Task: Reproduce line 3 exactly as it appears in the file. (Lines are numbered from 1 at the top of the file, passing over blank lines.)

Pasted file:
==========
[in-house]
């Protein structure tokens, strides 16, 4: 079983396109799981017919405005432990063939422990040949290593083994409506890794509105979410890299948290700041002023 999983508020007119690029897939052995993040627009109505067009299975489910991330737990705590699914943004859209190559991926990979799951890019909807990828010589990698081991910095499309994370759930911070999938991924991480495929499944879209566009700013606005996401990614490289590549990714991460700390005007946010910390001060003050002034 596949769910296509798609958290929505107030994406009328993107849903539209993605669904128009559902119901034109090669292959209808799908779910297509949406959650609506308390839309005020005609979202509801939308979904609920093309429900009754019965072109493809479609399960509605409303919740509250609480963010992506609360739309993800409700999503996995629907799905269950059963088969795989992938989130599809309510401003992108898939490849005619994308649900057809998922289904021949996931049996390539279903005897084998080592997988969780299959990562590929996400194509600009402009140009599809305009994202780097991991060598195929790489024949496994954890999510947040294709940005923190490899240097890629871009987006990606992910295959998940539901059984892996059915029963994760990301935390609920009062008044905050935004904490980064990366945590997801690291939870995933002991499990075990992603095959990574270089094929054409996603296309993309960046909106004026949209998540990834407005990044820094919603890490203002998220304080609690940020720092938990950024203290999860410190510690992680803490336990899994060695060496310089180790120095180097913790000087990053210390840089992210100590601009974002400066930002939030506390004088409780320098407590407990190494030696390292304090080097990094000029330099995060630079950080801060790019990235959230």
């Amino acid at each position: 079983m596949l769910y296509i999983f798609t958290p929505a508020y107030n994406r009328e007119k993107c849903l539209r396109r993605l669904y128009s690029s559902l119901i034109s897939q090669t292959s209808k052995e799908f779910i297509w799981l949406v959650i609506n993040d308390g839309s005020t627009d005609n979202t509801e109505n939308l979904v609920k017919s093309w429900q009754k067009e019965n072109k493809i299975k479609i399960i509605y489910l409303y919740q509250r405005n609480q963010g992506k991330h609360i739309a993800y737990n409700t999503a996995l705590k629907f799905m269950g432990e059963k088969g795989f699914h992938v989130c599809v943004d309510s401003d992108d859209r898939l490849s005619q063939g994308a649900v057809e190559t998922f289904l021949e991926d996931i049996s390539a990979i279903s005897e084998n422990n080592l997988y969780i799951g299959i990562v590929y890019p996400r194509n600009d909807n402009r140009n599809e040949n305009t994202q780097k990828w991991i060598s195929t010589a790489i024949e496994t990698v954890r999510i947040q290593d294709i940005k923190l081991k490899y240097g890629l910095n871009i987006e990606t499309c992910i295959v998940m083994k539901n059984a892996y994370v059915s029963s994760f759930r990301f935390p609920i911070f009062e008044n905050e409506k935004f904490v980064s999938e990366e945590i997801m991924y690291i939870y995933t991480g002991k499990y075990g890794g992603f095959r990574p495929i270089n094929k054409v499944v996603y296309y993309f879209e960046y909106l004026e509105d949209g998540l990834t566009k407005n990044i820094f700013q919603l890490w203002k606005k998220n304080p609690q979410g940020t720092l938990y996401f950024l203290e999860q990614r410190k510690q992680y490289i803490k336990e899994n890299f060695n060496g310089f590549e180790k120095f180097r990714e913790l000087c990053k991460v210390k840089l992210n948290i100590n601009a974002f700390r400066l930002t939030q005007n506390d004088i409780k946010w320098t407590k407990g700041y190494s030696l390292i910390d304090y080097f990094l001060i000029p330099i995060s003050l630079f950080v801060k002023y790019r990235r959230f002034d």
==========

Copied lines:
């Amino acid at each position: 079983m596949l769910y296509i999983f798609t958290p929505a508020y107030n994406r009328e007119k993107c849903l539209r396109r993605l669904y128009s690029s559902l119901i034109s897939q090669t292959s209808k052995e799908f779910i297509w799981l949406v959650i609506n993040d308390g839309s005020t627009d005609n979202t509801e109505n939308l979904v609920k017919s093309w429900q009754k067009e019965n072109k493809i299975k479609i399960i509605y489910l409303y919740q509250r405005n609480q963010g992506k991330h609360i739309a993800y737990n409700t999503a996995l705590k629907f799905m269950g432990e059963k088969g795989f699914h992938v989130c599809v943004d309510s401003d992108d859209r898939l490849s005619q063939g994308a649900v057809e190559t998922f289904l021949e991926d996931i049996s390539a990979i279903s005897e084998n422990n080592l997988y969780i799951g299959i990562v590929y890019p996400r194509n600009d909807n402009r140009n599809e040949n305009t994202q780097k990828w991991i060598s195929t010589a790489i024949e496994t990698v954890r999510i947040q290593d294709i940005k923190l081991k490899y240097g890629l910095n871009i987006e990606t499309c992910i295959v998940m083994k539901n059984a892996y994370v059915s029963s994760f759930r990301f935390p609920i911070f009062e008044n905050e409506k935004f904490v980064s999938e990366e945590i997801m991924y690291i939870y995933t991480g002991k499990y075990g890794g992603f095959r990574p495929i270089n094929k054409v499944v996603y296309y993309f879209e960046y909106l004026e509105d949209g998540l990834t566009k407005n990044i820094f700013q919603l890490w203002k606005k998220n304080p609690q979410g940020t720092l938990y996401f950024l203290e999860q990614r410190k510690q992680y490289i803490k336990e899994n890299f060695n060496g310089f590549e180790k120095f180097r990714e913790l000087c990053k991460v210390k840089l992210n948290i100590n601009a974002f700390r400066l930002t939030q005007n506390d004088i409780k946010w320098t407590k407990g700041y190494s030696l390292i910390d304090y080097f990094l001060i000029p330099i995060s003050l630079f950080v801060k002023y790019r990235r959230f002034d």